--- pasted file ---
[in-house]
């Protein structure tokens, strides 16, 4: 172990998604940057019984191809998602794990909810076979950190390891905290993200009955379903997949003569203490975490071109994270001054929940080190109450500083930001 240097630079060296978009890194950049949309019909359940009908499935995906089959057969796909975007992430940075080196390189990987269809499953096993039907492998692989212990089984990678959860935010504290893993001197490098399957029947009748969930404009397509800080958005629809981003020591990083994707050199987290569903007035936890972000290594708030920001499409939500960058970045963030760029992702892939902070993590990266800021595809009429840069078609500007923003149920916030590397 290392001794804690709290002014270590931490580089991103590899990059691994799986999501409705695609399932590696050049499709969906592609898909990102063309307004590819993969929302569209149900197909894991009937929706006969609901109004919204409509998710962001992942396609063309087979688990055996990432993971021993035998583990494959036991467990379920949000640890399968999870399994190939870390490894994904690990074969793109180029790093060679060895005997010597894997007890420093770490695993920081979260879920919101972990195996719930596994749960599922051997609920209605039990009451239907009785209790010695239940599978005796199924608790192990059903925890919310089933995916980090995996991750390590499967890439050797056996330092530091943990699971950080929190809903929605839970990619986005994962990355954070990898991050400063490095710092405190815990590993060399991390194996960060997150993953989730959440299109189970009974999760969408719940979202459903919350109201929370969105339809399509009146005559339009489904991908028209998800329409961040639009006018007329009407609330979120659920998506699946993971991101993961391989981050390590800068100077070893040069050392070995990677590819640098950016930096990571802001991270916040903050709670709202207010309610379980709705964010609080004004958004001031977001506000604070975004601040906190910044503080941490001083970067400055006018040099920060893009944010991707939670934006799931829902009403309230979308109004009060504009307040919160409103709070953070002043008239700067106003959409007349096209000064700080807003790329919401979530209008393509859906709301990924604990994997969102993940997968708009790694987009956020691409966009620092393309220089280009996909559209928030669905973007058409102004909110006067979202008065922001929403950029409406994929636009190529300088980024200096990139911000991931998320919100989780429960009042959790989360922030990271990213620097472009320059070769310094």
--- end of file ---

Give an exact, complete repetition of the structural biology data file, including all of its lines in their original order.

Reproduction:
[in-house]
């Protein structure tokens, strides 16, 4: 172990998604940057019984191809998602794990909810076979950190390891905290993200009955379903997949003569203490975490071109994270001054929940080190109450500083930001 240097630079060296978009890194950049949309019909359940009908499935995906089959057969796909975007992430940075080196390189990987269809499953096993039907492998692989212990089984990678959860935010504290893993001197490098399957029947009748969930404009397509800080958005629809981003020591990083994707050199987290569903007035936890972000290594708030920001499409939500960058970045963030760029992702892939902070993590990266800021595809009429840069078609500007923003149920916030590397 290392001794804690709290002014270590931490580089991103590899990059691994799986999501409705695609399932590696050049499709969906592609898909990102063309307004590819993969929302569209149900197909894991009937929706006969609901109004919204409509998710962001992942396609063309087979688990055996990432993971021993035998583990494959036991467990379920949000640890399968999870399994190939870390490894994904690990074969793109180029790093060679060895005997010597894997007890420093770490695993920081979260879920919101972990195996719930596994749960599922051997609920209605039990009451239907009785209790010695239940599978005796199924608790192990059903925890919310089933995916980090995996991750390590499967890439050797056996330092530091943990699971950080929190809903929605839970990619986005994962990355954070990898991050400063490095710092405190815990590993060399991390194996960060997150993953989730959440299109189970009974999760969408719940979202459903919350109201929370969105339809399509009146005559339009489904991908028209998800329409961040639009006018007329009407609330979120659920998506699946993971991101993961391989981050390590800068100077070893040069050392070995990677590819640098950016930096990571802001991270916040903050709670709202207010309610379980709705964010609080004004958004001031977001506000604070975004601040906190910044503080941490001083970067400055006018040099920060893009944010991707939670934006799931829902009403309230979308109004009060504009307040919160409103709070953070002043008239700067106003959409007349096209000064700080807003790329919401979530209008393509859906709301990924604990994997969102993940997968708009790694987009956020691409966009620092393309220089280009996909559209928030669905973007058409102004909110006067979202008065922001929403950029409406994929636009190529300088980024200096990139911000991931998320919100989780429960009042959790989360922030990271990213620097472009320059070769310094």